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Special K 2005
The entertainment biz: Performing in Special K!'s 2005 show are, from left, Jabari DeRon '05, Debbie Marshall '05, Ramon Rodriguez '06 and Jae Choi '05.

Dramatic presence

Now in its 26th year, Special K! Revue puts the spotlight on student talent

By Rebecca Lindell

"Five, six, seven, eight!  Jazz hands, cross, turn, step. Forward together, 'K'! Forward together, 'K'!"

It is 10:30 on a frigid February night in Evanston. Far from the Jacobs Center, in a hallway in Northwestern University's theater arts building, a dozen female Kellogg students rehearse the steps to the 2006 Special K! Revue's opening number.

They are quick studies. Their eyes glued to choreographer Katrina Borisjuk '06, they are soon moving in unison, legs kicking, hips twisting, fingers snapping to a hip-hop rhythm. A pony-tailed Borisjuk shouts out the count.

"Back and together, go, kick. Down, one, two. Up. Clap!"

Next door in a glass-enclosed conference room, the troupe's male contingent practice a song. Their voices blend in deep harmony as a keyboard picks out the melody.

"We've got skits and we've got songs. Get loud and laugh and clap and cheer — we want to hear it from you!"

Executive Director Ryan Fuller '06 paces between the two groups, often smiling, sometimes furrowing his brows. For a cast that has just begun rehearsing, he feels they're in decent shape.

"Everyone's got a good attitude," says the sandy-haired Fuller, a veteran improv performer and one of the creators of the previous year's revue. "Everything's coming along like it's supposed to."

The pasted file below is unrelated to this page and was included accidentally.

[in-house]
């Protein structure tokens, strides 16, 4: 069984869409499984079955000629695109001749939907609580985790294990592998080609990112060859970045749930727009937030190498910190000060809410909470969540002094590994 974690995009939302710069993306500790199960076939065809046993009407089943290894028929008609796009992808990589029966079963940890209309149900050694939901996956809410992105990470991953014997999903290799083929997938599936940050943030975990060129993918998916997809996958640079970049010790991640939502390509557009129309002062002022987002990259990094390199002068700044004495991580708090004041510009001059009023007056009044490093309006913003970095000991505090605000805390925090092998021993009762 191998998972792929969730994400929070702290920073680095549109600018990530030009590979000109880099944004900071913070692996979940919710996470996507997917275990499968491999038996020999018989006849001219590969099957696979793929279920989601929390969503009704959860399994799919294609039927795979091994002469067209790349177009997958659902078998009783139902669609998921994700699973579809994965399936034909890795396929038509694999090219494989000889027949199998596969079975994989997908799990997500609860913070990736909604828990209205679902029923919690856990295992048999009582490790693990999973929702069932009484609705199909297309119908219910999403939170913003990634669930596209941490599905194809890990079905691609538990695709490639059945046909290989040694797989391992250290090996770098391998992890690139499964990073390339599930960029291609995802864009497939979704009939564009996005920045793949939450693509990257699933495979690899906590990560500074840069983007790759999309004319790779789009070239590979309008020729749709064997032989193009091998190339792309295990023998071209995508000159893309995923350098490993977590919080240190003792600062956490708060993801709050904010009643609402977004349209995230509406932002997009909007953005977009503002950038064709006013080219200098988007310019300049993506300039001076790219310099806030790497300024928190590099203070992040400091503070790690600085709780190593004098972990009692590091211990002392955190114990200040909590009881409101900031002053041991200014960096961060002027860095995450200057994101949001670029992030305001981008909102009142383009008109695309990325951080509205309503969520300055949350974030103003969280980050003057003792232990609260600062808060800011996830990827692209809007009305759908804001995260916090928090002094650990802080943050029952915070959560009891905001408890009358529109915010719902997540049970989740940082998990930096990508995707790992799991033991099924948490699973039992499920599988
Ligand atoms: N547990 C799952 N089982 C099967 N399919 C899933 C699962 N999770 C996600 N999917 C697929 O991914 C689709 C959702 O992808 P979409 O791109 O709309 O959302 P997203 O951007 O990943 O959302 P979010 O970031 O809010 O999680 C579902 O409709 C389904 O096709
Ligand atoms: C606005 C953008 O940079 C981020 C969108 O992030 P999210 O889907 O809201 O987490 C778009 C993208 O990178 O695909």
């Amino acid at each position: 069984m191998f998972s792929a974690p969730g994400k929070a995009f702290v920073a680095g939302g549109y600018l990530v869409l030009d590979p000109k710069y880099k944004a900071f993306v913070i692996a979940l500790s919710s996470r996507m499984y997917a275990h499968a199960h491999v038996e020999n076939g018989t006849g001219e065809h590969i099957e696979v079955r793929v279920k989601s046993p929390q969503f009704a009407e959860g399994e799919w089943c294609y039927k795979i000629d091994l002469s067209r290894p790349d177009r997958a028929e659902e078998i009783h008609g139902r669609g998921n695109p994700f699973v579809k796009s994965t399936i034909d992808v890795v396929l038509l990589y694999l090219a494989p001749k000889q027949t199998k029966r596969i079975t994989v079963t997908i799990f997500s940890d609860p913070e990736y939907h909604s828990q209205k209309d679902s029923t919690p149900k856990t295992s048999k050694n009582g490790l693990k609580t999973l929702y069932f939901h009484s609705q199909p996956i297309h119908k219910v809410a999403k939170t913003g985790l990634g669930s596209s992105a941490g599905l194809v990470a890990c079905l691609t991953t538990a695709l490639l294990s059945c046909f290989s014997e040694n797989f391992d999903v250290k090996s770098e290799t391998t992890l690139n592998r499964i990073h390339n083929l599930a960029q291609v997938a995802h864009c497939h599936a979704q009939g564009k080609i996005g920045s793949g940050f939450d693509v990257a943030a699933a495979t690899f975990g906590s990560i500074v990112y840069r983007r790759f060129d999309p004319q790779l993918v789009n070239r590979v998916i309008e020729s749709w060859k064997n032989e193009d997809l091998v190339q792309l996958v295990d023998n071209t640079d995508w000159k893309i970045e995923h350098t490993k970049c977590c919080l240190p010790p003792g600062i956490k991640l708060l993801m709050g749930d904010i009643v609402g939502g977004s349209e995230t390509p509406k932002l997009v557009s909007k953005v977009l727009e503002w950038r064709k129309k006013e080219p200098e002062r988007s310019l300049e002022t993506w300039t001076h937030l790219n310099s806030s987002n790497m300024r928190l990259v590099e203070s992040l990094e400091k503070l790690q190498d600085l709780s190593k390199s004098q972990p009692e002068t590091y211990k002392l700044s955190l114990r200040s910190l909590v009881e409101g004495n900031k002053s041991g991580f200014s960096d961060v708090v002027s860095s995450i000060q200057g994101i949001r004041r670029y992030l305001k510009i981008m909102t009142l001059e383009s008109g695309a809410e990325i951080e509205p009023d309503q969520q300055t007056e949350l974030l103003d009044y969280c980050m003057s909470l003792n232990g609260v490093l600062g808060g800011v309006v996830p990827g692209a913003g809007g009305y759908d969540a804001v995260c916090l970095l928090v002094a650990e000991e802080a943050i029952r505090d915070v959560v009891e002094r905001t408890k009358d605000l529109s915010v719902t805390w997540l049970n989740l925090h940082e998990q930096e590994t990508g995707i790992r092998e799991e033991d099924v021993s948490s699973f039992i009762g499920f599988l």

But as with any production, Fuller expects the drama to mount over the next 12 weeks as opening night approaches.

"We're still in the honeymoon phase. Everyone's just so excited to be a part of this," he says. "After spring break, it will feel like it's taking up a lot more time and people will start tearing their hair out. It'll probably be a little more stressful."

Talent to spare

It's a ritual repeated each spring, drawing as much from the Kellogg School's can-do spirit as from Mickey Rooney's rallying cry to thespians everywhere: "Hey, kids, let's put on a show!" Now in its 26th year, Special K! Revue is part satire, part musical, and 100 percent showcase for the astonishing array of talent in the Kellogg student body.

In addition to several dozen performers, the production involves up to 100 additional students who do everything from write the music to build the sets to publicize the show.

Preparation for the May production begins in October, when aspiring Kellogg comedy writers start pitching skit ideas to members of the Special K! board. In a typical year, the creative team might review more than 50 skits, eventually whittling down the final selections to about 15.

Meanwhile, other students are writing lyrics and adapting songs for the show. By early February, the Special K! board is ready to conduct auditions, a lengthy process that attracts scores of hopeful singers, dancers and actors.